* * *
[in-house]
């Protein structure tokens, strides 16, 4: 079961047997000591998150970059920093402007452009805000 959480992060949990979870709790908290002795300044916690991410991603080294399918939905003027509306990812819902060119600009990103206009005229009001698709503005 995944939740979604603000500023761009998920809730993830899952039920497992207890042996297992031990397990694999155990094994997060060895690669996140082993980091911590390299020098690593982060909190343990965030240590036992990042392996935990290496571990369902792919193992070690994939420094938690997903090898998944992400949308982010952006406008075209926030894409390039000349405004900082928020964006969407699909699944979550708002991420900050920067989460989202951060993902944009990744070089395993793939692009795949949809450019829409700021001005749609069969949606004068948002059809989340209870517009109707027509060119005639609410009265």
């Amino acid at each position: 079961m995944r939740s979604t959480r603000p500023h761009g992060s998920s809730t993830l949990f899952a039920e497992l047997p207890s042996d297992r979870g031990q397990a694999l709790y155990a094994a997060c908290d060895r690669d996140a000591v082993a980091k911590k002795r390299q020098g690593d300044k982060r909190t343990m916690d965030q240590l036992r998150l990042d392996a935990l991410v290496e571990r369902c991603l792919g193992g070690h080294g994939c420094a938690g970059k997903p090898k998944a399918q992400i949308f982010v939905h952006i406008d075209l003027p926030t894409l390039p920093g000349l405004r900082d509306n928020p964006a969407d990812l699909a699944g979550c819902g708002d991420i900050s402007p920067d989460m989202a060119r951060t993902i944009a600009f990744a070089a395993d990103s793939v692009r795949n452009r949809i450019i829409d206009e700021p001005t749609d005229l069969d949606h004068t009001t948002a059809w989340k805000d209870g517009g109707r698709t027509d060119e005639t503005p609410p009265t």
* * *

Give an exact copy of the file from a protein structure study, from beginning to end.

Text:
[in-house]
């Protein structure tokens, strides 16, 4: 079961047997000591998150970059920093402007452009805000 959480992060949990979870709790908290002795300044916690991410991603080294399918939905003027509306990812819902060119600009990103206009005229009001698709503005 995944939740979604603000500023761009998920809730993830899952039920497992207890042996297992031990397990694999155990094994997060060895690669996140082993980091911590390299020098690593982060909190343990965030240590036992990042392996935990290496571990369902792919193992070690994939420094938690997903090898998944992400949308982010952006406008075209926030894409390039000349405004900082928020964006969407699909699944979550708002991420900050920067989460989202951060993902944009990744070089395993793939692009795949949809450019829409700021001005749609069969949606004068948002059809989340209870517009109707027509060119005639609410009265």
């Amino acid at each position: 079961m995944r939740s979604t959480r603000p500023h761009g992060s998920s809730t993830l949990f899952a039920e497992l047997p207890s042996d297992r979870g031990q397990a694999l709790y155990a094994a997060c908290d060895r690669d996140a000591v082993a980091k911590k002795r390299q020098g690593d300044k982060r909190t343990m916690d965030q240590l036992r998150l990042d392996a935990l991410v290496e571990r369902c991603l792919g193992g070690h080294g994939c420094a938690g970059k997903p090898k998944a399918q992400i949308f982010v939905h952006i406008d075209l003027p926030t894409l390039p920093g000349l405004r900082d509306n928020p964006a969407d990812l699909a699944g979550c819902g708002d991420i900050s402007p920067d989460m989202a060119r951060t993902i944009a600009f990744a070089a395993d990103s793939v692009r795949n452009r949809i450019i829409d206009e700021p001005t749609d005229l069969d949606h004068t009001t948002a059809w989340k805000d209870g517009g109707r698709t027509d060119e005639t503005p609410p009265t």